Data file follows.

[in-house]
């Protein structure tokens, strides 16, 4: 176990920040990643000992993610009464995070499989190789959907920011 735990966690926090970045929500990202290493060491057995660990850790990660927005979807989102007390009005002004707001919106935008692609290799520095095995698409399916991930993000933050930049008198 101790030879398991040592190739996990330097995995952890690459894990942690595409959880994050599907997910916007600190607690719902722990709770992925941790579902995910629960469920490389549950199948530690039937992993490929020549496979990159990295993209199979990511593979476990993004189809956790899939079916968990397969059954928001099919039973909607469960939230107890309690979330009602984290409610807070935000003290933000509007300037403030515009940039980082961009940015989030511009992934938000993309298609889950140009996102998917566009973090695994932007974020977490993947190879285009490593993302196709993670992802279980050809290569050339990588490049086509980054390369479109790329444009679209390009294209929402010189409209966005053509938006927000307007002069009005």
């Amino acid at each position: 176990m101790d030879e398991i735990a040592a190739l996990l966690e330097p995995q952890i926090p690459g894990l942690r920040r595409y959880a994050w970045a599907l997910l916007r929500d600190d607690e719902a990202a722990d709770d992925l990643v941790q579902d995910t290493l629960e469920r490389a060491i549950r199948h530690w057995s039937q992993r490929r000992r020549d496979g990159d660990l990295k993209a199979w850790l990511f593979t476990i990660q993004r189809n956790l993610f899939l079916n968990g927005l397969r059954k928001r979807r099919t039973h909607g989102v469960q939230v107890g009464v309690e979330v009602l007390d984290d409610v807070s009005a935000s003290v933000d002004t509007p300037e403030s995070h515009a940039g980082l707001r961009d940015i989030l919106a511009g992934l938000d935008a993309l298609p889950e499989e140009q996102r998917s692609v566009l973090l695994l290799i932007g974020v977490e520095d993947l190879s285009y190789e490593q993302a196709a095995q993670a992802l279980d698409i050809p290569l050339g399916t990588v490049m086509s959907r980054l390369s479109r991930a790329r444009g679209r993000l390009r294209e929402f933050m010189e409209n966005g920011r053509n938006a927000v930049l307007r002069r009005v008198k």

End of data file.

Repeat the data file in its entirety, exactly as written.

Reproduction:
[in-house]
């Protein structure tokens, strides 16, 4: 176990920040990643000992993610009464995070499989190789959907920011 735990966690926090970045929500990202290493060491057995660990850790990660927005979807989102007390009005002004707001919106935008692609290799520095095995698409399916991930993000933050930049008198 101790030879398991040592190739996990330097995995952890690459894990942690595409959880994050599907997910916007600190607690719902722990709770992925941790579902995910629960469920490389549950199948530690039937992993490929020549496979990159990295993209199979990511593979476990993004189809956790899939079916968990397969059954928001099919039973909607469960939230107890309690979330009602984290409610807070935000003290933000509007300037403030515009940039980082961009940015989030511009992934938000993309298609889950140009996102998917566009973090695994932007974020977490993947190879285009490593993302196709993670992802279980050809290569050339990588490049086509980054390369479109790329444009679209390009294209929402010189409209966005053509938006927000307007002069009005």
């Amino acid at each position: 176990m101790d030879e398991i735990a040592a190739l996990l966690e330097p995995q952890i926090p690459g894990l942690r920040r595409y959880a994050w970045a599907l997910l916007r929500d600190d607690e719902a990202a722990d709770d992925l990643v941790q579902d995910t290493l629960e469920r490389a060491i549950r199948h530690w057995s039937q992993r490929r000992r020549d496979g990159d660990l990295k993209a199979w850790l990511f593979t476990i990660q993004r189809n956790l993610f899939l079916n968990g927005l397969r059954k928001r979807r099919t039973h909607g989102v469960q939230v107890g009464v309690e979330v009602l007390d984290d409610v807070s009005a935000s003290v933000d002004t509007p300037e403030s995070h515009a940039g980082l707001r961009d940015i989030l919106a511009g992934l938000d935008a993309l298609p889950e499989e140009q996102r998917s692609v566009l973090l695994l290799i932007g974020v977490e520095d993947l190879s285009y190789e490593q993302a196709a095995q993670a992802l279980d698409i050809p290569l050339g399916t990588v490049m086509s959907r980054l390369s479109r991930a790329r444009g679209r993000l390009r294209e929402f933050m010189e409209n966005g920011r053509n938006a927000v930049l307007r002069r009005v008198k």